Tourists planning a holiday, be careful where you buy souvenirs from Italy. A new set of measures will soon be put in place that can fine you for buying counterfeit goods on the beach.
To be called the “safe beaches” drive, it looks to stop the sale of counterfeit goods on the beaches of Italy, primarily by illegal migrant traders. It was put forward in a report by Conferscenti, a trade lobby. The report claims that this kind of black market trade has turned into a €22 billion ($25.75 billion) industry. This, in turn, causes the government €11.5 billion ($13.4 billion) in tax from tourists annually.
Italian Interior Minister, Matteo Salvini, who is head of the hard-Right League party and deputy prime minister, has not taken this loss of revenue from counterfeit souvenirs from Italy. He believes that those selling fake goods are evading tax and damaging legitimate businesses. He plans to “Stop to the invasion of ‘vu cumpra”. The phrase ‘vu cumpra’ is a derogatory term for migrant vendors who largely come from West Africa and Bangladesh.
Tourists in Italy could be fined thousands
Controversially, Salvini plans to use EU funds to reinforce a collaboration between national and municipal police forces along Italy’s coast, according to Italian daily La Stampa. They will also target hubs for the production of counterfeit goods, especially in the cities of Naples and Prato.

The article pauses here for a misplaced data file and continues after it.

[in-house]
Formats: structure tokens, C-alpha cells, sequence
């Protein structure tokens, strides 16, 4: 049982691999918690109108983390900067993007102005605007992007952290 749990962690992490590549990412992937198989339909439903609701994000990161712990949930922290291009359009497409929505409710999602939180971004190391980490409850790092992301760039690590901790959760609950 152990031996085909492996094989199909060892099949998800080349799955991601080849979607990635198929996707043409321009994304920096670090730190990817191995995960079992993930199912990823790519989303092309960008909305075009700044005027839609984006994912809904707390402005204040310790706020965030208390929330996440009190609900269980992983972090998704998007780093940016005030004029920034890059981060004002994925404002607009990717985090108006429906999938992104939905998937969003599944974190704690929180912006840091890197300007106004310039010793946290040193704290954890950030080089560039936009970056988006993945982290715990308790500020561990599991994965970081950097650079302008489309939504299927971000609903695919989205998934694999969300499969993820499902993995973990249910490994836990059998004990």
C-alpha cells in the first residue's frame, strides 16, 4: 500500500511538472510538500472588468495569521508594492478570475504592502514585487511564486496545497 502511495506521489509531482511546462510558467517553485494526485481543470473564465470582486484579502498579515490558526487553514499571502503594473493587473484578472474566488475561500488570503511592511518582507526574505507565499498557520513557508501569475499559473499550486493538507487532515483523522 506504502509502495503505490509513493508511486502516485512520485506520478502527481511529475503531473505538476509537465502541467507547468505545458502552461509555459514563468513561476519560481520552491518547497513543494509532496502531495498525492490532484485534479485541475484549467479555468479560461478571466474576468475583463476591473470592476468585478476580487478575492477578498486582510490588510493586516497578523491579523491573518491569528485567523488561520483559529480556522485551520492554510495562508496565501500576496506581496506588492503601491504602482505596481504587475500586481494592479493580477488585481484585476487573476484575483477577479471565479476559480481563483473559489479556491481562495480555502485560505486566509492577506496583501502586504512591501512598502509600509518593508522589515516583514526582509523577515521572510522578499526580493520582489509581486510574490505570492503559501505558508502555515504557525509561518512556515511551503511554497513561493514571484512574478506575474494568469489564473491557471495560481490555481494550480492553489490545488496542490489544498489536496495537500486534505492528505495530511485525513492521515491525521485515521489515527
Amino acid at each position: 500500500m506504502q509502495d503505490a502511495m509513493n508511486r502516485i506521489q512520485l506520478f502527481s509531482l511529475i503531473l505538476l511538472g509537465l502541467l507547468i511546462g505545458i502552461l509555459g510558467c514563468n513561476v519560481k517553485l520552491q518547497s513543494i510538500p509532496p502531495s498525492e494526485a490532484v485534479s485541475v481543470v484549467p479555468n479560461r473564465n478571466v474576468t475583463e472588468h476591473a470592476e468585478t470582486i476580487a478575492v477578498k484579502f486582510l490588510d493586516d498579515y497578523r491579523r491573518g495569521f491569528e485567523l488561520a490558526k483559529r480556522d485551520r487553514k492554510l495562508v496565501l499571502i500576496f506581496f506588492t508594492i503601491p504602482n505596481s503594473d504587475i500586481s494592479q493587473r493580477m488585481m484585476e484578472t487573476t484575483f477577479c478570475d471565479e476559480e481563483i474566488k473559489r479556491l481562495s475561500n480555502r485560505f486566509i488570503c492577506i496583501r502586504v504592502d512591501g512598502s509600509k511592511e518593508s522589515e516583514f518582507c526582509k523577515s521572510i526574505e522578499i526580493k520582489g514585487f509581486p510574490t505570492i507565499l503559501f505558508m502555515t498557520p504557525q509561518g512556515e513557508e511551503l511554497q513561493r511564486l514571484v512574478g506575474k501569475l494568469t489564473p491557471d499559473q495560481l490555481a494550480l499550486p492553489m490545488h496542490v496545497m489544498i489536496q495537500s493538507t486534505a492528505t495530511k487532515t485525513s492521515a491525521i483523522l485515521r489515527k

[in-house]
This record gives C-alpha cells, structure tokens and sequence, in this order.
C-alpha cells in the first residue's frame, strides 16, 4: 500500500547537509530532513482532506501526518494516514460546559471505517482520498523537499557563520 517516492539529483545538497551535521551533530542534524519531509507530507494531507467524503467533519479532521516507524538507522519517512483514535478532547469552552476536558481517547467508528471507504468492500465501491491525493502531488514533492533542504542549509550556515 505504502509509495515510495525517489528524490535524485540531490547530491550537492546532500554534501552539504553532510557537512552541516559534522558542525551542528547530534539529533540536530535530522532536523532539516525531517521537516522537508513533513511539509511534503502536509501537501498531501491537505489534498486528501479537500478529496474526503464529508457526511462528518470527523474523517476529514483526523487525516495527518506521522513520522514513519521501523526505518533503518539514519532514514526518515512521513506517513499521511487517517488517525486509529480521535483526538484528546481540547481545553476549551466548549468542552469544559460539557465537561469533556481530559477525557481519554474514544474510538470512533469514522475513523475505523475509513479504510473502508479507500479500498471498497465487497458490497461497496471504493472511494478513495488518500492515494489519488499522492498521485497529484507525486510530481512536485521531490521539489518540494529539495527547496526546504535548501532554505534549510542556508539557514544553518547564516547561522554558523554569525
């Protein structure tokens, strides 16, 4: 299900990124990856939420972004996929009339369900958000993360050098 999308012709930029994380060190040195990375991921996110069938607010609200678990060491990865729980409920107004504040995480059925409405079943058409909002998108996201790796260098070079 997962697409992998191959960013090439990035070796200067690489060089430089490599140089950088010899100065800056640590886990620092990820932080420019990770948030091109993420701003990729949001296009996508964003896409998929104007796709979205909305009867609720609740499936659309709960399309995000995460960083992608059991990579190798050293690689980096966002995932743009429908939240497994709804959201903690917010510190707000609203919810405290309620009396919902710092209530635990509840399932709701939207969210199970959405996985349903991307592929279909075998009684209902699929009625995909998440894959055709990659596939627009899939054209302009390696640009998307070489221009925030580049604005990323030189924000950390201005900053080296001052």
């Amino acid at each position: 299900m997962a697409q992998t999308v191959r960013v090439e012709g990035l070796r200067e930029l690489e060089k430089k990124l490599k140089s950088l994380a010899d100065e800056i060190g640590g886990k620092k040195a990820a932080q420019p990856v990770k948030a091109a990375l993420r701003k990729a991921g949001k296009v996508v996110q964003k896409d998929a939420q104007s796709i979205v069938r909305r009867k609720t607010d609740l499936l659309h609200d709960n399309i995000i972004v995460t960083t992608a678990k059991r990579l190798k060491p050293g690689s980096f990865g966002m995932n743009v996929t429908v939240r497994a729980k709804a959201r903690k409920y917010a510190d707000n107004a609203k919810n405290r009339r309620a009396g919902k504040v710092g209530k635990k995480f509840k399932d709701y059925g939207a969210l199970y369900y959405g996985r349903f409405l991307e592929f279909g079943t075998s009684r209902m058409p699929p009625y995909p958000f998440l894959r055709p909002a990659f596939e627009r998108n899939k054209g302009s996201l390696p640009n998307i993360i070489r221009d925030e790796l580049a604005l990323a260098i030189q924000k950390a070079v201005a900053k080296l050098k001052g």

Counterfeit shoes, bags, clothes and accessories are being targeted specifically. More than 500,000 of these items have been seized by Italian law enforcement since 2017. Over 10,000 people have also been arrested.
The financial newspaper Il Sole 24 Ore reported that the new law would see illegal vendors fined up to €15,500 ($18,142). While customers who buy counterfeit goods could also be hit with a fine of up to €7000 ($8194). It’s not just illegal souvenirs from Italy. Tourists who pay for massages and tattoos from unauthorised vendors along the beach will also be fined an as yet unspecified amount.